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DEFAMATION - Defences - Fair comment

Thursday, April 25, 2019 @ 8:06 AM  


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Appeal by the defendant from a decision refusing to dismiss the defamation action under the anti-slapp provisions and from the costs order of $19,731 in favour of the respondent. While the decision on costs was under reserve, the respondent’s counsel made unsolicited submissions to the motion judge without the appellant’s consent. The anti-slapp motion was brought after the action was set down for trial. The respondent was the principal of an online media outlet, Rebel News, that commented on political and social issues, espousing right-wing or right-leaning views. The appellant maintained a blog and expressed his views almost exclusively on Twitter. The appellant posted tweets highly critical of the respondent and of Rebel News relating to their campaign to raise money for the victims of the Fort McMurray forest fires, accusing the respondent of defrauding victims of the Fort McMurray forest fires by misappropriating donations. The motion judge held the appellant failed to establish that the expressions related to a matter of public interest as the appellant’s tweets were in pith and substance direct personal attacks on the respondent. The motion judge concluded that the appellant’s statements were motivated by malice and that there were reasonable grounds to believe that no defence of fair comment was made out. The motion judge was satisfied that the interest in permitting the within proceeding to continue to trial outweighed the public interest in protecting the impugned expression contained in the appellant’s tweets as there was no public interest in protecting the tweets.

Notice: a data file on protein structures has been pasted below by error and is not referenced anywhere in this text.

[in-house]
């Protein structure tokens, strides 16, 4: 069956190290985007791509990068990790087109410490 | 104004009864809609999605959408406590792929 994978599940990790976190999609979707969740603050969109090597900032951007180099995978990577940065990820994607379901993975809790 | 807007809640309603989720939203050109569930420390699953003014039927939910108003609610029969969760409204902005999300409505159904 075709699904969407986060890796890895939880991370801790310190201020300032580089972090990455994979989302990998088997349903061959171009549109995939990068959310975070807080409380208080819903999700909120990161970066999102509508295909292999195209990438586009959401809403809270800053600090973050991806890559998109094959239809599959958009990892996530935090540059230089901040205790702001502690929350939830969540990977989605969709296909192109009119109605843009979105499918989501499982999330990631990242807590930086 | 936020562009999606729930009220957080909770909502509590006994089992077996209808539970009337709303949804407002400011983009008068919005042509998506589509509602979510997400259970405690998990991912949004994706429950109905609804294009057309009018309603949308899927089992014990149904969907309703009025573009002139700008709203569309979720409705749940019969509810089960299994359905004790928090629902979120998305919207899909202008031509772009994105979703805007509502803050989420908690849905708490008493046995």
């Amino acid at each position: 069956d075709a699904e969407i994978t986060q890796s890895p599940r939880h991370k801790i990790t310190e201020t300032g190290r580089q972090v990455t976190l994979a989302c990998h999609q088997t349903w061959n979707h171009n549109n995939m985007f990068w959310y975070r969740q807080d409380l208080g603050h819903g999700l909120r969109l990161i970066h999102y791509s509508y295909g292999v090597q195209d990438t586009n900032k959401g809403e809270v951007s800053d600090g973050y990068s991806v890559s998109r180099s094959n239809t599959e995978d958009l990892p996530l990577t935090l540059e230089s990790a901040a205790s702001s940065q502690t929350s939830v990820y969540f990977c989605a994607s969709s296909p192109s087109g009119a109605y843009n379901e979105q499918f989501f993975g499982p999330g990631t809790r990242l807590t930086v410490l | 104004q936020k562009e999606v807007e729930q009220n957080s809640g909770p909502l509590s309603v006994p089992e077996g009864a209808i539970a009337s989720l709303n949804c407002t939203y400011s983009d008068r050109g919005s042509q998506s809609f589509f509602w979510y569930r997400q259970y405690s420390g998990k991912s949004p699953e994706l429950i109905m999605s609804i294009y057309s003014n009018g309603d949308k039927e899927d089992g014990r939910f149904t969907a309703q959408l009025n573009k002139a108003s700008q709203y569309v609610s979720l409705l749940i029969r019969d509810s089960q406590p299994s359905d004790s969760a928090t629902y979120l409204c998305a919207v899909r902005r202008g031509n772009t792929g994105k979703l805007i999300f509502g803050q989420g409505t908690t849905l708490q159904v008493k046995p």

HELD: Appeal dismissed. In focusing on the merits of the allegation of defamation, the manner of expression and the motives of the appellant for his tweets, the motion judge committed an error of law. Her decision was thus not entitled to deference. A trier could reasonably conclude that some of the defamatory statements made amounted to factual assertions, were not recognizable as comment and could reasonably conclude that the statements were made with malice. A trier might also reasonably conclude that the defence of fair comment did not apply to the Twitter posts. The respondent established that the harm likely to be suffered, or which had been suffered, was sufficiently serious that the public interest in allowing the proceeding to continue outweighed the public interest in protecting the appellant’s expression. The appellant’s statements attributed serious criminality to the respondent. The appellant engaged in a sustained attack upon the respondent. It could not be said that any damages awarded would necessarily be nominal, or that the respondent had suffered only insignificant harm. The appellant’s tweets posted were imbued with hyperbole and vulgar vitriol, and admittedly false in many respects such that there was little value in protecting their expression. The costs award was reduced to $18,000, to credit the appellant for unnecessary travel costs incurred when the hearing of the motion was adjourned by the respondent without the appellant’s consent.

Levant v. Day, [2019] O.J. No. 1536, Ontario Court of Appeal, D.H. Doherty, G.I. Pardu and I.V.B. Nordheimer JJ.A., March 28, 2019. Digest No. TLD-April222019008